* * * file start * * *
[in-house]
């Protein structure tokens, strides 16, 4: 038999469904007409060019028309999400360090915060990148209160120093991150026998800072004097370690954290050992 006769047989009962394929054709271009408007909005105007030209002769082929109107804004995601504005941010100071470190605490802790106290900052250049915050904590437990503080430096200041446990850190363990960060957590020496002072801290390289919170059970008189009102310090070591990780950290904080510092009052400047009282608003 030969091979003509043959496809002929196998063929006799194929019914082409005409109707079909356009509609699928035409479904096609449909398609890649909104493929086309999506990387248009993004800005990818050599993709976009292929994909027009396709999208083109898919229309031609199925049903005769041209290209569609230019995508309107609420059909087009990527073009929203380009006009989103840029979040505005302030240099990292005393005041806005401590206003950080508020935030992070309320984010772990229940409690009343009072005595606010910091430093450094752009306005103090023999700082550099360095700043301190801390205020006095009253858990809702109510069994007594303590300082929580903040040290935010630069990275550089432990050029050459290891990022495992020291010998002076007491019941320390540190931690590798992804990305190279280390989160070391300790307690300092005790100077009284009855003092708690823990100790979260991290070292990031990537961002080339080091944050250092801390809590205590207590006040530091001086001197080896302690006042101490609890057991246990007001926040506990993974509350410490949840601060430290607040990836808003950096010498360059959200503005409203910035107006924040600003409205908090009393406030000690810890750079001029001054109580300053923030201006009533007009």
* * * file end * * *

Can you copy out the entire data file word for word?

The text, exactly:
[in-house]
């Protein structure tokens, strides 16, 4: 038999469904007409060019028309999400360090915060990148209160120093991150026998800072004097370690954290050992 006769047989009962394929054709271009408007909005105007030209002769082929109107804004995601504005941010100071470190605490802790106290900052250049915050904590437990503080430096200041446990850190363990960060957590020496002072801290390289919170059970008189009102310090070591990780950290904080510092009052400047009282608003 030969091979003509043959496809002929196998063929006799194929019914082409005409109707079909356009509609699928035409479904096609449909398609890649909104493929086309999506990387248009993004800005990818050599993709976009292929994909027009396709999208083109898919229309031609199925049903005769041209290209569609230019995508309107609420059909087009990527073009929203380009006009989103840029979040505005302030240099990292005393005041806005401590206003950080508020935030992070309320984010772990229940409690009343009072005595606010910091430093450094752009306005103090023999700082550099360095700043301190801390205020006095009253858990809702109510069994007594303590300082929580903040040290935010630069990275550089432990050029050459290891990022495992020291010998002076007491019941320390540190931690590798992804990305190279280390989160070391300790307690300092005790100077009284009855003092708690823990100790979260991290070292990031990537961002080339080091944050250092801390809590205590207590006040530091001086001197080896302690006042101490609890057991246990007001926040506990993974509350410490949840601060430290607040990836808003950096010498360059959200503005409203910035107006924040600003409205908090009393406030000690810890750079001029001054109580300053923030201006009533007009």